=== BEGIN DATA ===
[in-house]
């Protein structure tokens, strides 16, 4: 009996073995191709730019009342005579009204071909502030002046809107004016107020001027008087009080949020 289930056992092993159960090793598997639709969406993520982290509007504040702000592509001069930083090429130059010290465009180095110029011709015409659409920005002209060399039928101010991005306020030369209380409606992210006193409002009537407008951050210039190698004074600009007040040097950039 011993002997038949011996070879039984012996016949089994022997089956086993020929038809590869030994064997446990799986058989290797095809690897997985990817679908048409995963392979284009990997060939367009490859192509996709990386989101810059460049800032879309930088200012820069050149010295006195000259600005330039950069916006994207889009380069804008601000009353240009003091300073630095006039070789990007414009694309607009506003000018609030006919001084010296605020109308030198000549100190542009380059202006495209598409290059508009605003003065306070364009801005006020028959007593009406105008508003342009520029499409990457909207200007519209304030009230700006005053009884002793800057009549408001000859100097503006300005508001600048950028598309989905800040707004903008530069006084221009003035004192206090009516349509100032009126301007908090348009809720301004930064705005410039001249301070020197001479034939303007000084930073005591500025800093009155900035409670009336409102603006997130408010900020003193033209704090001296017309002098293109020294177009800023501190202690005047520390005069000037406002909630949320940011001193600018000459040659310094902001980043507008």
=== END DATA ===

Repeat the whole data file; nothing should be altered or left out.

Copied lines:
[in-house]
């Protein structure tokens, strides 16, 4: 009996073995191709730019009342005579009204071909502030002046809107004016107020001027008087009080949020 289930056992092993159960090793598997639709969406993520982290509007504040702000592509001069930083090429130059010290465009180095110029011709015409659409920005002209060399039928101010991005306020030369209380409606992210006193409002009537407008951050210039190698004074600009007040040097950039 011993002997038949011996070879039984012996016949089994022997089956086993020929038809590869030994064997446990799986058989290797095809690897997985990817679908048409995963392979284009990997060939367009490859192509996709990386989101810059460049800032879309930088200012820069050149010295006195000259600005330039950069916006994207889009380069804008601000009353240009003091300073630095006039070789990007414009694309607009506003000018609030006919001084010296605020109308030198000549100190542009380059202006495209598409290059508009605003003065306070364009801005006020028959007593009406105008508003342009520029499409990457909207200007519209304030009230700006005053009884002793800057009549408001000859100097503006300005508001600048950028598309989905800040707004903008530069006084221009003035004192206090009516349509100032009126301007908090348009809720301004930064705005410039001249301070020197001479034939303007000084930073005591500025800093009155900035409670009336409102603006997130408010900020003193033209704090001296017309002098293109020294177009800023501190202690005047520390005069000037406002909630949320940011001193600018000459040659310094902001980043507008």